Topeka Lawmakers on Thursday wrestled with the issue of paying for hundreds of millions of dollars in repairs at public universities, hoping to get a plan together next week.
"We need a multiyear plan, and the needs are significant," said state Sen. Jean Kurtis Schodorf, R-Wichita, chairwoman of a Senate task force working on the issue.
The six Kansas Board of Regents universities have said they have a backlog of approximately $660 million in needed repairs, many of which are critical to the schools' operations.
Community colleges have weighed in with a list of $150 million worth of maintenance, and major state office buildings are in line for significant renovations.
"We have nearly a $1.5 billion deferred maintenance problem. This problem is never going to go away," said state Sen. David Wysong, R-Mission Hills.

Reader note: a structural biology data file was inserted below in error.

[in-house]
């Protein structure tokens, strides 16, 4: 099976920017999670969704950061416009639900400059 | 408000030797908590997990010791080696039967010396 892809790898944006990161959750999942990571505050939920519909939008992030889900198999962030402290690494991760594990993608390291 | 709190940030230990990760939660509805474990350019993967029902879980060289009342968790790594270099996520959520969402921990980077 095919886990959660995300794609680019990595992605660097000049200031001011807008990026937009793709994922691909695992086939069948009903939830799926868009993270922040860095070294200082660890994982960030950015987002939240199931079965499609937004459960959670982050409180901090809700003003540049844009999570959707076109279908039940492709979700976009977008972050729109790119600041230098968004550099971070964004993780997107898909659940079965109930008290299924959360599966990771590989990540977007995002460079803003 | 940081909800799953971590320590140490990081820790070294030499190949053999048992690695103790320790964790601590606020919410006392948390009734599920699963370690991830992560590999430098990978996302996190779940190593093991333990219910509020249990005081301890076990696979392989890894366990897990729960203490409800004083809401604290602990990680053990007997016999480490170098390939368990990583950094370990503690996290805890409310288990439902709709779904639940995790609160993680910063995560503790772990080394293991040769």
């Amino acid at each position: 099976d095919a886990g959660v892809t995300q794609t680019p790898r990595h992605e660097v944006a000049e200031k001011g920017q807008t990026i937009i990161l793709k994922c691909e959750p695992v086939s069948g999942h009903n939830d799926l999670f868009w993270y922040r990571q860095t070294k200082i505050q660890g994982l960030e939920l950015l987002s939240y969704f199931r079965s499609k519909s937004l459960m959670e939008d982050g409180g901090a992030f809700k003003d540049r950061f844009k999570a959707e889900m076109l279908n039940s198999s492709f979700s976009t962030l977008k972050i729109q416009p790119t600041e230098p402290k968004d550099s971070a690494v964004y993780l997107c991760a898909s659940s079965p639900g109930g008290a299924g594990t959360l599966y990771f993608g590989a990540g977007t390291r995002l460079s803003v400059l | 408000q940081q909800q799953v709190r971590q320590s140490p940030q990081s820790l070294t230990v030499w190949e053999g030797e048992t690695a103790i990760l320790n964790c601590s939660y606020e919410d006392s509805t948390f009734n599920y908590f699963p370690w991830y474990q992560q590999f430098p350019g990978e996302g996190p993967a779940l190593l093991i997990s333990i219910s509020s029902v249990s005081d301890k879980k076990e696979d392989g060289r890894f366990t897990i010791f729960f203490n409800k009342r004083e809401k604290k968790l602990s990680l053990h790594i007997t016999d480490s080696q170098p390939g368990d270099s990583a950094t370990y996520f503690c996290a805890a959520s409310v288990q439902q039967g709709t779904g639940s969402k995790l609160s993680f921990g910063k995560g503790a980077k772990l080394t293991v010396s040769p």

Wysong said the state needed to dedicate a steady source of funding for repairs.
Other legislators said the universities also need to establish trust funds for repairs and actively seek private donations.
Sen. Marci Francisco, D-Lawrence, said some of the buildings are in such disrepair, it may be better to build new facilities than try to rehabilitate old ones.
"I don't think we should be pouring state funding into rehabilitation for buildings that would be cheaper to replace," said Francisco, who works as a space analyst at Kansas University.
Schodorf said she hoped the task force would have a recommendation for the full Senate by Wednesday. Gov. Kathleen Sebelius also has vowed to unveil a plan by the end of the month.